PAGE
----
By definition, bursitis is the inflammation ('itis' = inflammation) of small, fluid-filled sacs called bursa. These bursae reduce the friction coefficients at critical points in the body and usually where muscles or their corresponding tendons slide across bones that come together to form joints. Healthy non-inflamed bursae create a smooth, almost frictionless, gliding surface that makes normal movement painless. However, when bursitis occurs, movement across an inflamed or irritated bursa becomes both difficult and painful.

Bursitis is most commonly caused by repetitive movement and/or excessive pressure or mechanical stress as well as direct trauma such as falls, spousal abuse or careers that cause ongoing repetitive microtrauma like flooring or roofing installers. Sports activities also tend to be big factors in developing bursitis. Although bursitis can occur in many areas of the human body, the most common areas for bursitis include:

  • Prepatellar bursitis: Causes a form of Knee Bursitis known as Housemaid’s Knee.

  • Infrapatellar bursitis: Causes a form of Knee Bursitis known as Clergyman’s Knee.

  • Trochantaric bursitis: Causes hip pain that is often diagnosed as Hip Bursitis.

  • Olecranon bursitis: A form of Elbow Bursitis that is characterized by pain and swelling in the elbow.

  • Subacromial bursitis: Causes a form of shoulder pain is typically diagnosed as Shoulder Bursitis.

Bursitis often limits a person's range of motion and functional flexibility making even simple tasks of kneeling in a church pew, laying down tile or even reaching overhead to grab a shirt you hadn't worn in awhile. Traumatic injury to a bursa is a less-common, but equally problematic cause of bursitis. Bursitis can also be caused by a certain systemic disease processes such as rheumatoid arthritis.

Conservative Treatment of Bursitis

It is quite important that the treating physician understands the mechanism of injury or repetitive microtrauma that caused your condition in the first place. Modes of treatment include low level laser therapy, pulsed therapeutic ultrasound, Graston or soft tissue muscle work, controlled therapeutic home exercises and joint adjusting. Why joint adjusting? Because pathomechanics or abnormal joint motion is a condition that I have previously written about which is the Altered Instantaneous Axis of Rotation taking place at the joint where the bursa is located and has to be addressed. We are totally committed to your health and wellness, give us a call.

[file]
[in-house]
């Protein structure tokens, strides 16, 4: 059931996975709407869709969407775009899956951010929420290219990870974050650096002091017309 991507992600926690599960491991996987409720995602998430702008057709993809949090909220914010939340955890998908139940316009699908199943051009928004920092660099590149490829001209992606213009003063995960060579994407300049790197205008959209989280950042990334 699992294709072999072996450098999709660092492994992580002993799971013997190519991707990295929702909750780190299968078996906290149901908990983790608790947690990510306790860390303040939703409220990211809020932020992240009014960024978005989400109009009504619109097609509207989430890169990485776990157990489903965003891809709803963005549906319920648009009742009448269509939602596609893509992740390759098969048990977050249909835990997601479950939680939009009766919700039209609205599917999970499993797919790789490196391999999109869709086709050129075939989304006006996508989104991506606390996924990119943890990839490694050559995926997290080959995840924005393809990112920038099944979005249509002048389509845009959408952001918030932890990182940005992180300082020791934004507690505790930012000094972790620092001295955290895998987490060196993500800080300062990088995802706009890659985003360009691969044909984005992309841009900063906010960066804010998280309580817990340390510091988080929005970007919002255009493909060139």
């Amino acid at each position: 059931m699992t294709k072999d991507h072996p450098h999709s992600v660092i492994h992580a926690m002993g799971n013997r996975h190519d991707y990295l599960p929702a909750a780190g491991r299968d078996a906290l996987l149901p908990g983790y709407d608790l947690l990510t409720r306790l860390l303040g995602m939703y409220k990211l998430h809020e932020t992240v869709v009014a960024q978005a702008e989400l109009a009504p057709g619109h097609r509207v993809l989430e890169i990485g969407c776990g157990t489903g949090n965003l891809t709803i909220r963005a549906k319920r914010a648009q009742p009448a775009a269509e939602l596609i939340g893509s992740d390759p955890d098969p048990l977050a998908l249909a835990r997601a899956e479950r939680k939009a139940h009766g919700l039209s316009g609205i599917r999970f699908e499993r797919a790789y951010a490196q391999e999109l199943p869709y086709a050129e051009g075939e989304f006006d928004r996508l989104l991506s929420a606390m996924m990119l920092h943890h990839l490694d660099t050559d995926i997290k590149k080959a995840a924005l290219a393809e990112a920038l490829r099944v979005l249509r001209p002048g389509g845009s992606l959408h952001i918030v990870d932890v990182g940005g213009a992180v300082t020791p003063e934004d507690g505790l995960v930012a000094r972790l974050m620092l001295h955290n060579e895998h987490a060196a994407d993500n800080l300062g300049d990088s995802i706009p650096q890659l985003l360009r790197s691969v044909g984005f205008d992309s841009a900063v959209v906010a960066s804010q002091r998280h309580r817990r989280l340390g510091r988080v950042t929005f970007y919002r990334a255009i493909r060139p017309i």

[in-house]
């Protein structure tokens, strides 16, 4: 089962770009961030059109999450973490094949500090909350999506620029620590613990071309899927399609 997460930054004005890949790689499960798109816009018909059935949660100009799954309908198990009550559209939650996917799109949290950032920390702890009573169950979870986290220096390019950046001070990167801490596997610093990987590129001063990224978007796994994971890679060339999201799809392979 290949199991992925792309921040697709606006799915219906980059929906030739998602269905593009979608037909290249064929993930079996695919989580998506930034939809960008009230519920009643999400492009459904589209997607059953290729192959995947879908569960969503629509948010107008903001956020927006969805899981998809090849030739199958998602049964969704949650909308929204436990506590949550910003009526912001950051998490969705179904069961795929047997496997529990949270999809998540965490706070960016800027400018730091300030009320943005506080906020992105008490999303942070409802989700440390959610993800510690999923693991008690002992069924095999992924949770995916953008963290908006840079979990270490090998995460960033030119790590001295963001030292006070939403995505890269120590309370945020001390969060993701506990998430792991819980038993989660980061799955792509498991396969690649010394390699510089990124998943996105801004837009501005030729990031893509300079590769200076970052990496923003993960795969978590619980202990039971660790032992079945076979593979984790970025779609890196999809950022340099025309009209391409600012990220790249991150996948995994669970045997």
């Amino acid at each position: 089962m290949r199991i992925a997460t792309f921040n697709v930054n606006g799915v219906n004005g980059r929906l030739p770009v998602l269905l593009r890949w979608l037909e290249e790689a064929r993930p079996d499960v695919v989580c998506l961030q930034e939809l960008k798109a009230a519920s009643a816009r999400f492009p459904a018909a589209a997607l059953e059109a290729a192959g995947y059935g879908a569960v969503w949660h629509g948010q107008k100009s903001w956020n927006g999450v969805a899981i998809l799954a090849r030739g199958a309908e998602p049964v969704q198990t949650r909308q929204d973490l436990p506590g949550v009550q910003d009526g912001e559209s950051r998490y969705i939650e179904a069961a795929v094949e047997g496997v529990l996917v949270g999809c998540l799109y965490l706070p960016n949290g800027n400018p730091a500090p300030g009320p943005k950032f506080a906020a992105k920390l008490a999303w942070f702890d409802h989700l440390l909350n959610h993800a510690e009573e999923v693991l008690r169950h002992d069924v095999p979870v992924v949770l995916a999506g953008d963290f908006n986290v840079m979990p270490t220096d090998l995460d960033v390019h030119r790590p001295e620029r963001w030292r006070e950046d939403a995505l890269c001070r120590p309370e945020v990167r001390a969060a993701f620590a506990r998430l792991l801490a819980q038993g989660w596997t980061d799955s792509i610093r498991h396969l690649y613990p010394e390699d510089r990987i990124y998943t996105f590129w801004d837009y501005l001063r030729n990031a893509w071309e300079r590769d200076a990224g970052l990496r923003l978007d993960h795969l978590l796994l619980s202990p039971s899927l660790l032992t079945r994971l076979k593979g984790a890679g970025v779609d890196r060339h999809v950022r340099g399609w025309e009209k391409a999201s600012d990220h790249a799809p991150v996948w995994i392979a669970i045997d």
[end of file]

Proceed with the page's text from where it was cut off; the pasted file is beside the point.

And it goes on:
Disclaimer: The information found on this webpage is not a substitute for medical advice from a licensed physician or legal advice from a licensed attorney. Any concerns or questions related to your injuries or pain patterns whether acute or chronic, and their legal impact and consequences, if any, need to be conducted with appropriate legal counsel. Any concerns or questions related to your injuries and/or pain patterns whether they are deemed acute or chronic, and their short term or long term physical impact and consequences, need to be conducted with an appropriate licensed physician. The information found on this page is for informational purposes only and is not meant to diagnose, treat and/or educate for purposes of treatment and/or educate for the purposes in the self treatment of your injury or injuries or pain patterns.